But “Flight to Arras” is not just a blow-by-blow account of what befalls these three men on what is likely to be their final mission. Saint-Exupéry isn’t just a skilled aviator, he’s also a philosopher – a combination we don’t always see in aviation literature – and this memoir seeks to answer the one question that is gnawing at his insides:
“Where is the sense, I ask you, in sending a crew out to be murdered for the sake of intelligence that is sure to be useless and will never reach the staff anyway, even if one of us lives to report it?”
Before the end of his mission (and the book), Saint-Exupéry will reach a conclusion – but it will require a lot of introspection. While in the air, he will relive childhood memories. He will visit the governess of his youth. He will ponder the nature of the human soul, France, and God Himself. And most of all, he and his companions will come face-to-face with their destiny when they finally reach the flames of Arras.
At the same time, some obviously important details will be glaringly omitted. “Gunner” will never get a real name – and we will never learn what type of plane they are flying.
If this is your first encounter with Saint-Exupéry as a writer – as it was for me – you’re in for some surprisingly well-written prose. He has a way with words. He describes the German destruction of France as, “the secrete gnawing of bacteria.” The French refugees trapped on the roadways are, “drowning in old iron.” And the tracer bullets speeding past his window are not mere “tracer bullets.” They are “a thicket of lance strokes,” “a thousand elastic rosaries,” “tears of light,” and “the slow vortex of seed, swirling like the husks of threshed grain.”
I should also note that this is not a writer who merely researched his topic. The book is autobiographical. He was there. Saint-Exupéry actually flew this mission with the French Resistance – indeed, flew many more missions – and there are details in this book that only an experienced aviator living in France in 1940 could provide. There is the chilling observation that all the clocks of France are wrong. The story of the exhausted pilot, out on the wing of his own airplane as the engine bursts into flames, who must decide whether to peer over the edge of the wing and ride it to his death, or gently slide off of it and take his chances with his parachute. There’s the astute observation that, as shells explode all around you, your aircraft rings like a tuning fork, “with a sound that is almost musical.”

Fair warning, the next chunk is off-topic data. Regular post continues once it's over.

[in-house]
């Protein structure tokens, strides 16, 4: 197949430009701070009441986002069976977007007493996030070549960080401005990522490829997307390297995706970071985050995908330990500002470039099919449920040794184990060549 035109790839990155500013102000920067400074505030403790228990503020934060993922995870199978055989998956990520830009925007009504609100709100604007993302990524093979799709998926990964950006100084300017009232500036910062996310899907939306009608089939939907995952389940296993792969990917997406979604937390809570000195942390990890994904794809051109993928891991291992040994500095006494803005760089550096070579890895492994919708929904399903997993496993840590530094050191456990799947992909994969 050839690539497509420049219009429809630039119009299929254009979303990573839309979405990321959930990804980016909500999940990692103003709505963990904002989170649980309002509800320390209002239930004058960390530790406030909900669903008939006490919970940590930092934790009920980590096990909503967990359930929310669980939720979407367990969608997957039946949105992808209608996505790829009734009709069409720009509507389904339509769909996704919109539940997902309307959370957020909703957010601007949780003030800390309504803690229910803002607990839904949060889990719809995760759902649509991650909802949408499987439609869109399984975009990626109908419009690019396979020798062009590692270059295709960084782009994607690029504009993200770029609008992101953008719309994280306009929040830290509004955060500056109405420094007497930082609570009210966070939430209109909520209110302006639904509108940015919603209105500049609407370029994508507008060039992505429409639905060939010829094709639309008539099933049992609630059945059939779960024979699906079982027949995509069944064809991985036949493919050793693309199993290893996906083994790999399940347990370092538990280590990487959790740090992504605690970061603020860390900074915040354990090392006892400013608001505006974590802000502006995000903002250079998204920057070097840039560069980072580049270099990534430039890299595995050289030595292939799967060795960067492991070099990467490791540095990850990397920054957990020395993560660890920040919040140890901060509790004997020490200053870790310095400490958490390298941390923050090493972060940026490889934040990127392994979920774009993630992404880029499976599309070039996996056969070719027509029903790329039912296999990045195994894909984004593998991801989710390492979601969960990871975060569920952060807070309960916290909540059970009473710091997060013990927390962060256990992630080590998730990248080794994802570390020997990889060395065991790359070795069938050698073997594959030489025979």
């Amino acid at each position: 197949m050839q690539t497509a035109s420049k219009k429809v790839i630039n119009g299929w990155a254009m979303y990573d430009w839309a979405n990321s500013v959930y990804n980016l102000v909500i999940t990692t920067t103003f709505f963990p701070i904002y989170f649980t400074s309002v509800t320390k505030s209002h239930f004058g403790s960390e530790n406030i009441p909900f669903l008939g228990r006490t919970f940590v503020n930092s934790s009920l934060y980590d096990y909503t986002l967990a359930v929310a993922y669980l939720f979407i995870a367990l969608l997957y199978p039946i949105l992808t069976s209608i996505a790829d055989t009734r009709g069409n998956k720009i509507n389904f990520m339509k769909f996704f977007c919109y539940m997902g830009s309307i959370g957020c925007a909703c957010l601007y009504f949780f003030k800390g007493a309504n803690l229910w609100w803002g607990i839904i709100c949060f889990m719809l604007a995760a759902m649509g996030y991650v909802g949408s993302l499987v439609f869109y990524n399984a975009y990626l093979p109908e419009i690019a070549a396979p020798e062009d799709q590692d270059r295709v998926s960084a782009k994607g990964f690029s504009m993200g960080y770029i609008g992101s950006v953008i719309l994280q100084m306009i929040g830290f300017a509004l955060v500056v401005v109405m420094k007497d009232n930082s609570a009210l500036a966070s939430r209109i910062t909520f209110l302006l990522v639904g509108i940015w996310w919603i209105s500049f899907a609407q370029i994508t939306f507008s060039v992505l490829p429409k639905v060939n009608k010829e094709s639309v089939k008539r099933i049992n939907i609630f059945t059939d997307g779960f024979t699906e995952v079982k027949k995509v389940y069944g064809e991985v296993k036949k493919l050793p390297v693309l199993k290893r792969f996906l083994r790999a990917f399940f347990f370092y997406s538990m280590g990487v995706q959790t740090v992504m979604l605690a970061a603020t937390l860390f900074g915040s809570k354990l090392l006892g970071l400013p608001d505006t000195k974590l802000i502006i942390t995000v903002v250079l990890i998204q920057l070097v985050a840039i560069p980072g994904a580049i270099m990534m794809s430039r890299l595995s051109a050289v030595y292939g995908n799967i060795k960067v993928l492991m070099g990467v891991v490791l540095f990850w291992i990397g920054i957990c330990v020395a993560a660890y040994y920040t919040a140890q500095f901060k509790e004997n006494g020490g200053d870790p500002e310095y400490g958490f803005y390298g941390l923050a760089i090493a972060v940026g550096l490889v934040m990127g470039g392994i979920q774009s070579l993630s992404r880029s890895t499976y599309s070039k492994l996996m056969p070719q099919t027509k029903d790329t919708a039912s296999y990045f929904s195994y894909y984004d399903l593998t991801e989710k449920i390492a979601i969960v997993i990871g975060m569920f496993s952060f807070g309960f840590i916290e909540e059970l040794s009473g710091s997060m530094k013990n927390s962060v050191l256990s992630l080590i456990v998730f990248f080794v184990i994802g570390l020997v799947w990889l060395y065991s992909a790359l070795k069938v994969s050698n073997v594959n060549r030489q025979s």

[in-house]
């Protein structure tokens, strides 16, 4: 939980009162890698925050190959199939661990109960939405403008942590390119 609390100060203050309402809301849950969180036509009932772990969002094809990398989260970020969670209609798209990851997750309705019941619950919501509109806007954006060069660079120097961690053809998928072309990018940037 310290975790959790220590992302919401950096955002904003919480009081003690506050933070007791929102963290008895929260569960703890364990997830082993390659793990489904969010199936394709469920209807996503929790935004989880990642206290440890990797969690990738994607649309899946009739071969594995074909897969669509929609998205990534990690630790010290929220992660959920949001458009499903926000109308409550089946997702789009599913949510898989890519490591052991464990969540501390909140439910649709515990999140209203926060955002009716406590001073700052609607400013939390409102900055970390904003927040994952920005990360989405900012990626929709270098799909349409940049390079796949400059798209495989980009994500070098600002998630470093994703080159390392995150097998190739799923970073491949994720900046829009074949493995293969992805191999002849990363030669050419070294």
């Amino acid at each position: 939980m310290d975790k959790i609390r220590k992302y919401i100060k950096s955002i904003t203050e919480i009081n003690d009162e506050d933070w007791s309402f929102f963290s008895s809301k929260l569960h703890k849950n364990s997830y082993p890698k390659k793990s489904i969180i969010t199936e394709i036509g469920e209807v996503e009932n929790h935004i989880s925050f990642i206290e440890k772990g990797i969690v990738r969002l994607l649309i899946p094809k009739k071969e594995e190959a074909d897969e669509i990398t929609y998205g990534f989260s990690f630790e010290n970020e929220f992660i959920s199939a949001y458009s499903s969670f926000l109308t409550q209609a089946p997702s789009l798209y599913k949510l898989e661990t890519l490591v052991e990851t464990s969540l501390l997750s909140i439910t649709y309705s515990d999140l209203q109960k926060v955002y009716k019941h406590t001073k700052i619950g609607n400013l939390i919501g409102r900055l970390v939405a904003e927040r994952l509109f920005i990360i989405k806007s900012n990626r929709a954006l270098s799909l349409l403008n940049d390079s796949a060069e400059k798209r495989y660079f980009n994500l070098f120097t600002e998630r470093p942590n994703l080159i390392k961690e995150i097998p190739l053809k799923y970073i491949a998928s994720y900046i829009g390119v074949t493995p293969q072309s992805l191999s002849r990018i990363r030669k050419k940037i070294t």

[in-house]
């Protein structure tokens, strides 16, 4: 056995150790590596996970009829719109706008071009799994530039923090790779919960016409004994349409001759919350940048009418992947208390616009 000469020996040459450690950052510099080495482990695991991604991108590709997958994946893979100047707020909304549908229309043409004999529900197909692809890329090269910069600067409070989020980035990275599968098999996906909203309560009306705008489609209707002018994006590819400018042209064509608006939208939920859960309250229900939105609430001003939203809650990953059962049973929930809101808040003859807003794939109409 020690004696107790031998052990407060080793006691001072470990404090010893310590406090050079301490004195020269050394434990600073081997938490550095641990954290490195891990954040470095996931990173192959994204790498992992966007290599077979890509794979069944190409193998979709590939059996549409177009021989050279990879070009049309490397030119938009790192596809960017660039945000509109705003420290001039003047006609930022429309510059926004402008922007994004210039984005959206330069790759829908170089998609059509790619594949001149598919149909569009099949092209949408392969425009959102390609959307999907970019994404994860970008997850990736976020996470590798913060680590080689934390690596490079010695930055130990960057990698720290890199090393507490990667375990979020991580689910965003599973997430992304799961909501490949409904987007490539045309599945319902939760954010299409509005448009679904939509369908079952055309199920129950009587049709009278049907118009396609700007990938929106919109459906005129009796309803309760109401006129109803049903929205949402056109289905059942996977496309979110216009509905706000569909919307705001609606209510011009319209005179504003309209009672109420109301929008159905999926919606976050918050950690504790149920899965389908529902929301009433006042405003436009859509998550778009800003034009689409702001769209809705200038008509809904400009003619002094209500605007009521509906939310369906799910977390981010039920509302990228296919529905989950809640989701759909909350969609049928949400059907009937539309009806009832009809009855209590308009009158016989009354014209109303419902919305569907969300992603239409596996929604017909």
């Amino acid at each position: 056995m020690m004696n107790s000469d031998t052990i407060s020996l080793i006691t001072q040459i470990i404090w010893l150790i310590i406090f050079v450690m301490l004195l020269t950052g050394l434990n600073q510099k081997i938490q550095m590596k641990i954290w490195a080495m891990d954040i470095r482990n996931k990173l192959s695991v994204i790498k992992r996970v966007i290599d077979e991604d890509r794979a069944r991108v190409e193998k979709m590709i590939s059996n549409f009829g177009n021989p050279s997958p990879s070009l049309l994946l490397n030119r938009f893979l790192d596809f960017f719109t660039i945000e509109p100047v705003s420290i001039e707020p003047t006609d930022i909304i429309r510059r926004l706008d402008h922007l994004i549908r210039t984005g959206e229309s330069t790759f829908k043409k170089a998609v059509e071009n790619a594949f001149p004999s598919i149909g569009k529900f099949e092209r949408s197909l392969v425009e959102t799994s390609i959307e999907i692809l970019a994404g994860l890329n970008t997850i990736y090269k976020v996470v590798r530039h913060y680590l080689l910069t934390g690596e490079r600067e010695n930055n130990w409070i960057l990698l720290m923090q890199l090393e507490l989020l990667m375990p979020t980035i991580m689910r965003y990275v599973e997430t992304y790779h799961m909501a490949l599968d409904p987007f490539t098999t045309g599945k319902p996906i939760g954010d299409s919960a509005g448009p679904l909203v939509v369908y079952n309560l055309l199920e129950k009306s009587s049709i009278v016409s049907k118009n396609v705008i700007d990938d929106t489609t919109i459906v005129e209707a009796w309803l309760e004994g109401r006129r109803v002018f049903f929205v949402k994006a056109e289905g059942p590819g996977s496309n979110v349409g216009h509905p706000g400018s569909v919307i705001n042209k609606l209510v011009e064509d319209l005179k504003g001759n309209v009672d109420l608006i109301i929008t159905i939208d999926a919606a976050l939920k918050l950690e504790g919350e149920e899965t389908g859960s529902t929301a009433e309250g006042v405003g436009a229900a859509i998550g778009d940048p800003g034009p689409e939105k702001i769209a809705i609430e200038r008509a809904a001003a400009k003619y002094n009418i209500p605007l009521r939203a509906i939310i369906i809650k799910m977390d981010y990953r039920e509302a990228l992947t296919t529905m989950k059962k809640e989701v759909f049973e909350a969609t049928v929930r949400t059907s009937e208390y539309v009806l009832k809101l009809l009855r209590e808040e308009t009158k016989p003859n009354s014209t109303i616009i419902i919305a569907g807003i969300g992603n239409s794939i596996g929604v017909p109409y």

As grim as the situation is, however, there is also room for humor. When a proud Saint-Exupéry schools a French farmer about the various instruments a pilot must consult – obviously hoping to win the civilian’s respect and worship – the simple old man remarks that some of the instruments must be missing.
“The ones you win the war with,” he scoffs.
I have read this book twice. The first time was simply for the sake of reading it. The second was to gather information for this review. Both times I was struck with a sense of reverence. These are the words and the thoughts of a man who has been to a place I would hardly dare to go. He has been to the very edge of death and peered over the side, so to speak, then returned to tell us what he saw.
I would never have known of this book, save for a round robbins telephone interview I and other journalists once did with Italian astronaut Samantha Cristoforetti. During that interview, she told me that this was one of only two books she would be taking with her (in print) to the International Space Station. After reading it, I first thought it an odd choice, (Why, after all, bring a book about a suicide mission?) but after reading it, I think I understand. Cristoforetti and her crewmates, American astronaut Terry Virts and Russian cosmonaut Anton Shkaplerov, are all test pilots for their respective air forces – and this book, in a sense, is the test pilot’s creed. In fact, it could be the creed for anyone in the military.
Anyone who wears the uniform – and many who do not – may be asked to make the ultimate sacrifice, for a variety of reasons. For Christians, guidance on this point is found in Scripture, particularly John 15:13 (“Greater love has no one than this, that someone lay down his life for his friends,”) and Matthew 16:25 (“For whoever would save his life will lose it, but whoever loses his life for my sake will find it.”)
It is unlikely, based on what we know of Saint-Exupéry’s life story, that he had a saving knowledge of Christ. But he did have a firm grasp – certainly more than I do – of the Christian concept of self-sacrifice.
And it’s one he follows through on. Four years after his fateful mission over Arras – and roughly two years after this book was published – Saint-Exupéry disappeared while flying a sortie. No doubt an “awkward” sortie. His plane was never found.
He leaves behind him a wealth of literature. And this book stands as a shining testament to his bravery.
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Travis K. Kircher is a freelance writer based in Louisville, Kentucky. He can be reached at firstname.lastname@example.org.